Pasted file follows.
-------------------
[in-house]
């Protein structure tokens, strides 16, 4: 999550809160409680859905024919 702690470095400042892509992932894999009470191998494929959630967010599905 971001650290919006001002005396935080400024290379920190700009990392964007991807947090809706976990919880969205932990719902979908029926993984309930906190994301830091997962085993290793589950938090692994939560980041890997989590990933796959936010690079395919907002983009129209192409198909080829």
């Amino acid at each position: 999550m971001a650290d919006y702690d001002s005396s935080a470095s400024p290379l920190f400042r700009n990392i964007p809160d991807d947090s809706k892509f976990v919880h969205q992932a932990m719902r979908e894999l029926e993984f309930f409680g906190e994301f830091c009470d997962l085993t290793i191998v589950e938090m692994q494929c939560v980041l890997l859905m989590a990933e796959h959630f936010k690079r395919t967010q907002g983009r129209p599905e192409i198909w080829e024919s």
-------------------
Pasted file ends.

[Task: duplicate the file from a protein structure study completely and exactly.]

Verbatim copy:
[in-house]
């Protein structure tokens, strides 16, 4: 999550809160409680859905024919 702690470095400042892509992932894999009470191998494929959630967010599905 971001650290919006001002005396935080400024290379920190700009990392964007991807947090809706976990919880969205932990719902979908029926993984309930906190994301830091997962085993290793589950938090692994939560980041890997989590990933796959936010690079395919907002983009129209192409198909080829």
């Amino acid at each position: 999550m971001a650290d919006y702690d001002s005396s935080a470095s400024p290379l920190f400042r700009n990392i964007p809160d991807d947090s809706k892509f976990v919880h969205q992932a932990m719902r979908e894999l029926e993984f309930f409680g906190e994301f830091c009470d997962l085993t290793i191998v589950e938090m692994q494929c939560v980041l890997l859905m989590a990933e796959h959630f936010k690079r395919t967010q907002g983009r129209p599905e192409i198909w080829e024919s």